Associate Professor Kizana is Cardiologist at Westmead Hospital and Senior Lecturer, Sydney Medical School. He is Group Leader and Faculty at WIMR. He was awarded his MBBS (Hons) (1995) and PhD (2006) from The University of Sydney. He completed his cardiology training before embarking on an NHF-funded PhD in gene transfer technology with Ian Alexander at the CMRI.

He undertook post-doctoral research training at the Johns Hopkins University with Eduardo Marbán and was awarded the prestigious Michel Mirowski, MD Fellowship from the Heart Rhythm Society. During his tenure as post doc Associate Professor Kizana published high impact work in Circulation, Circulation Research and PNAS.

In addition to developing gene therapy strategies targeting cardiac arrhythmias, he was also collaboratively involved with molecular and stem cell-based therapies for heart failure and hypertrophy. Associate Professor Kizana divides his time between clinical duties and research.

To dovetail his clinical and research interests, he has established a research group at WIMR whose focus is to develop novel gene therapy approaches for common cardiac arrhythmias. Through local and international collaborative efforts his group has developed capabilities for producing viral vectors for gene transfer in animal models of cardiovascular disease.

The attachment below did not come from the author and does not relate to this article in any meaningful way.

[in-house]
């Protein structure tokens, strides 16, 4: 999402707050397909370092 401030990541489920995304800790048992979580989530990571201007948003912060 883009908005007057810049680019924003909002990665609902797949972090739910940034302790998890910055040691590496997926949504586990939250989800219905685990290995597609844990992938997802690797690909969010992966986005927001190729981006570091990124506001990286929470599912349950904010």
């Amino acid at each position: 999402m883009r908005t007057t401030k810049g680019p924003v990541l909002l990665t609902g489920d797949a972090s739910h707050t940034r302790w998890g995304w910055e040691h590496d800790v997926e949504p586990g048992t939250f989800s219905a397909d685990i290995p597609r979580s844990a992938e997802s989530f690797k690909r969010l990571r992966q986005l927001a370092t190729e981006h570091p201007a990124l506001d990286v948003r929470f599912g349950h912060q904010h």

The group employs high-end molecular techniques involving viral vector-based gene and regulatory RNA transfer to somatic cells. Both cell culture and in-vivo animal models of conduction and arrhythmias are utilised. 


Molecular biology, Cells and cell physiology, Cardiovascular diseases, Physiology


Obesity, Diabetes and Cardiovascular Disease, Healthy Ageing

Clinical Specialty


Research Focus

Associate Professor Kizana's research finds ways of using genes or genetic material to replace cardiac devices to treat and prevent sudden death from heart rhythm problems.

He aims to understand the molecular basis of cardiac rhythm and conduction, and to uncover new molecular targets and approaches for the treatment of cardiac arrhythmias.

He is are using gene therapy in research models to alter the heart to positively affect arrhythmia – to restore conduction following a heart attack in order to prevent sudden death and to turn heart cells into pacemaker cells with the capacity to beat on their own.

His basic laboratory research is combined with clinical research conducted through the Department of Cardiology at Westmead Hospital. 


Other Affiliations

Faculty of Medicine and Health > Westmead Clinical School > Westmead Clinical School


  • MBBS (Hons), The University of Sydney
  • PhD, The University of Sydney